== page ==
Assignment 1 pretty weird, most of it is pretty basic but the difficulty level jumps significantly for the final questions, completed in MARIE assembly language. i would advise doing as much self study and extra work as you can when learning MARIE in order to prepare yourself for this assignment, otherwise you'll likely find yourself stuck on the final questions. there's an in-class interview which you must attend in order to be marked for the programming part of this assignment, and the questions can be pretty vague (as in, not necessarily directly about your own code but may be the concepts in general). understand what you're doing and why you're doing it and you'll be fine for the assignment/interview, AND COMMENT YOUR CODE. Assignment 2 is extremely easy, its a written report on a security issue you select yourself, in addition to a Wi-Fi analysis of a shopping centre. you need to conduct the analysis yourself by physically travelling to a chosen location and analysing it through software (the analysis can be done in a group, although your report must be individual). everything you need to explain about your collected data is in the lectures. The MARS questions don't need to be answered correctly for the 5%, you just need to provide an answer so go to all your lectures and you'll get full marks.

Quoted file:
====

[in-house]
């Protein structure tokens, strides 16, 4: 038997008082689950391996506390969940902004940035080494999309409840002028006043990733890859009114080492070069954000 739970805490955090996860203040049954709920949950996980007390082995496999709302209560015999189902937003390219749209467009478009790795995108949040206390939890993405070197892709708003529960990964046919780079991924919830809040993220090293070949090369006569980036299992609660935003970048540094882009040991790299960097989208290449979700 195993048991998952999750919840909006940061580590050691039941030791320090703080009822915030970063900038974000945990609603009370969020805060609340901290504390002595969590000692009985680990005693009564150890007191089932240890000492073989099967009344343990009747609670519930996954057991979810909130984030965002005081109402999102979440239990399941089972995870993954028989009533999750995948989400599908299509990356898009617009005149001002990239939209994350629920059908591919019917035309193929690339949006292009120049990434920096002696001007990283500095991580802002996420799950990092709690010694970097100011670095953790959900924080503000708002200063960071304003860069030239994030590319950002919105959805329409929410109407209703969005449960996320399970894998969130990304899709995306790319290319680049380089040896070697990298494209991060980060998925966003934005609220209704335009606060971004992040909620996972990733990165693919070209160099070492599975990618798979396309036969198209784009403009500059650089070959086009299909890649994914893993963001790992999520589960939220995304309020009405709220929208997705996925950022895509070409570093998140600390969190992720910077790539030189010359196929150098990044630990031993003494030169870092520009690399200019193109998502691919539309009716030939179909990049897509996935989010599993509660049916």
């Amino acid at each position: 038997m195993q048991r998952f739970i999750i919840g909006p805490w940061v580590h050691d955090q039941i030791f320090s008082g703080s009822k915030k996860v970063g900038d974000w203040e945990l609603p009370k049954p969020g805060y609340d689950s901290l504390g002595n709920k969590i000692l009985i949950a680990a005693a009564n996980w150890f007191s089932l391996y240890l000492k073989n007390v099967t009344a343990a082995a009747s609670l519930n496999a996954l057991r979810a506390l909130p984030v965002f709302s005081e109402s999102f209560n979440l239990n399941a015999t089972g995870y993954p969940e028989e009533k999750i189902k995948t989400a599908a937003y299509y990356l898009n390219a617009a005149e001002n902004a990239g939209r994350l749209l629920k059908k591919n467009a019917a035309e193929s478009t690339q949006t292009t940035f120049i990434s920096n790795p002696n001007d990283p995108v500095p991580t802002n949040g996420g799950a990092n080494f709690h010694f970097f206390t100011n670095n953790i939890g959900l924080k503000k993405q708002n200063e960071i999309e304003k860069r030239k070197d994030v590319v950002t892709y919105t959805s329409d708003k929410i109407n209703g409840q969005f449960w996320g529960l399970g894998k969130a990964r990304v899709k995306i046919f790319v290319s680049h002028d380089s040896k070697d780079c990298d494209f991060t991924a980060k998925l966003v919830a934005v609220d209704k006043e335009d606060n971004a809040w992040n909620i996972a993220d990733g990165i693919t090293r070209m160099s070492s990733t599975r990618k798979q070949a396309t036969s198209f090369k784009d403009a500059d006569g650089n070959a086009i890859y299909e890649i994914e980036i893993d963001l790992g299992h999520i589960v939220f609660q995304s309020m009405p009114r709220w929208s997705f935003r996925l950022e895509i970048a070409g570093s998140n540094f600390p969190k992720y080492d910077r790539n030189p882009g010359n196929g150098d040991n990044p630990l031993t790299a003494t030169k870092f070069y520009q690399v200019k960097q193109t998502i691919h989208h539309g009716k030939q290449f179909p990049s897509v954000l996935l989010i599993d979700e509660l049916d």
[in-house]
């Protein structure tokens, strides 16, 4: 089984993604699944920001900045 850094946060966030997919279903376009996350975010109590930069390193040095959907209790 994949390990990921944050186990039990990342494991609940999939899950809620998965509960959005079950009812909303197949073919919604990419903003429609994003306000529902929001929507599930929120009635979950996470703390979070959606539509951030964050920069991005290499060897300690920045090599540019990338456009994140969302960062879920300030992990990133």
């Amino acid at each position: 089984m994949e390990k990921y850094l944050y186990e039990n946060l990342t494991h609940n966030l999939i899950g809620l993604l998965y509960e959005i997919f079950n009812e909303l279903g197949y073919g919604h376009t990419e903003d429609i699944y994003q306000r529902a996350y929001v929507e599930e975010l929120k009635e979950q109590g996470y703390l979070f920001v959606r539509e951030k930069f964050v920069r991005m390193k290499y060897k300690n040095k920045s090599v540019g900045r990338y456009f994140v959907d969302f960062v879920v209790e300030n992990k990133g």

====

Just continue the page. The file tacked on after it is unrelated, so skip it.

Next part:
the exam was 3 hours and 150 marks comprised of both multiple choice questions and around 30-40 short answer questions. if you attend the lectures and tutorials, there's nothing they can ask you that you'll have to really think about. i barely attended the lectures or tutorials and crammed the week before for this exam and got an HD pretty easily (i wouldn't recommend this), but that should give an indication of the difficulty of the exam and the content in general.

the only struggles you're likely to have with this unit are MARIE assembly programming, the rest is pretty easy. i highly recommend getting on top of it as soon as its taught, because you don't want to be learning it one week before assignment 1 is due as some of the questions require a pretty sophisticated understanding. if you've never done any programming before you'll probably find it pretty hard initially, but attend the tutorials, consultations and you'll breeze through MARIE and the unit in general.


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    Re: Monash University - Subject Reviews & Ratings
    « Reply #348 on: December 19, 2016, 02:46:26 pm »
    Subject Code/Name: ATS1314 - Human Rights 1